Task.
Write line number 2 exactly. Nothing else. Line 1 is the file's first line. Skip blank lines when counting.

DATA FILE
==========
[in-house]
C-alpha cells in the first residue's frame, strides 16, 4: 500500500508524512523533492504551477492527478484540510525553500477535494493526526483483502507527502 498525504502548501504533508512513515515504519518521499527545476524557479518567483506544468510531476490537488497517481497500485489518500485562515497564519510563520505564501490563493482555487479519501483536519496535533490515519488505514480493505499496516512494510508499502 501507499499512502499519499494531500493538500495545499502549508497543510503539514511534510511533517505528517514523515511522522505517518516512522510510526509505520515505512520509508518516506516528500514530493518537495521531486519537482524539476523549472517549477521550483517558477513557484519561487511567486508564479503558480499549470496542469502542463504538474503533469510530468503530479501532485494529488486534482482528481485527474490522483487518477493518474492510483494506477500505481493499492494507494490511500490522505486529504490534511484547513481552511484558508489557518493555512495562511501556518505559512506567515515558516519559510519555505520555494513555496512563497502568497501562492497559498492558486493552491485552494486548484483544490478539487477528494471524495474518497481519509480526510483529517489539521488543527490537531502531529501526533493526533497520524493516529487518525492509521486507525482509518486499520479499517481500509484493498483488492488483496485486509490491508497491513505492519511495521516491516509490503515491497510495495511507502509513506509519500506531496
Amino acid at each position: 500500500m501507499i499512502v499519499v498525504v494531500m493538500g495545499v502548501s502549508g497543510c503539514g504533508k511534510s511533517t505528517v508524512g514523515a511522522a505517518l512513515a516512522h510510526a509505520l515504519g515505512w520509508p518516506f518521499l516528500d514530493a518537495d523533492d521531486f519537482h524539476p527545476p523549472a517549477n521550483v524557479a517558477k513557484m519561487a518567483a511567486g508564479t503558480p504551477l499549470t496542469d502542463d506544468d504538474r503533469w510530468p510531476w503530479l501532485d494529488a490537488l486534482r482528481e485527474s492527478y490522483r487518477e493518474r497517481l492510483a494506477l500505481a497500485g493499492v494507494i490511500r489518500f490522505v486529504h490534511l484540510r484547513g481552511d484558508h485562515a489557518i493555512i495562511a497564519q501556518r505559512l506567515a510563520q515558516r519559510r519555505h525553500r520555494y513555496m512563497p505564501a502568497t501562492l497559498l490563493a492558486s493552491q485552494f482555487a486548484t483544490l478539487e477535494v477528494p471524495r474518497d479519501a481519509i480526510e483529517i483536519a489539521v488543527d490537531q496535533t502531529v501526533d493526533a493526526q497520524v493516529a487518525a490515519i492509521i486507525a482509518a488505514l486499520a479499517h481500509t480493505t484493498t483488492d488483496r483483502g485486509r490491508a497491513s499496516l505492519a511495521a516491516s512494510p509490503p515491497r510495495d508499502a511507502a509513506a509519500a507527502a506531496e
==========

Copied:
C-alpha cells in the first residue's frame, strides 16, 4: 500500500508524512523533492504551477492527478484540510525553500477535494493526526483483502507527502 498525504502548501504533508512513515515504519518521499527545476524557479518567483506544468510531476490537488497517481497500485489518500485562515497564519510563520505564501490563493482555487479519501483536519496535533490515519488505514480493505499496516512494510508499502 501507499499512502499519499494531500493538500495545499502549508497543510503539514511534510511533517505528517514523515511522522505517518516512522510510526509505520515505512520509508518516506516528500514530493518537495521531486519537482524539476523549472517549477521550483517558477513557484519561487511567486508564479503558480499549470496542469502542463504538474503533469510530468503530479501532485494529488486534482482528481485527474490522483487518477493518474492510483494506477500505481493499492494507494490511500490522505486529504490534511484547513481552511484558508489557518493555512495562511501556518505559512506567515515558516519559510519555505520555494513555496512563497502568497501562492497559498492558486493552491485552494486548484483544490478539487477528494471524495474518497481519509480526510483529517489539521488543527490537531502531529501526533493526533497520524493516529487518525492509521486507525482509518486499520479499517481500509484493498483488492488483496485486509490491508497491513505492519511495521516491516509490503515491497510495495511507502509513506509519500506531496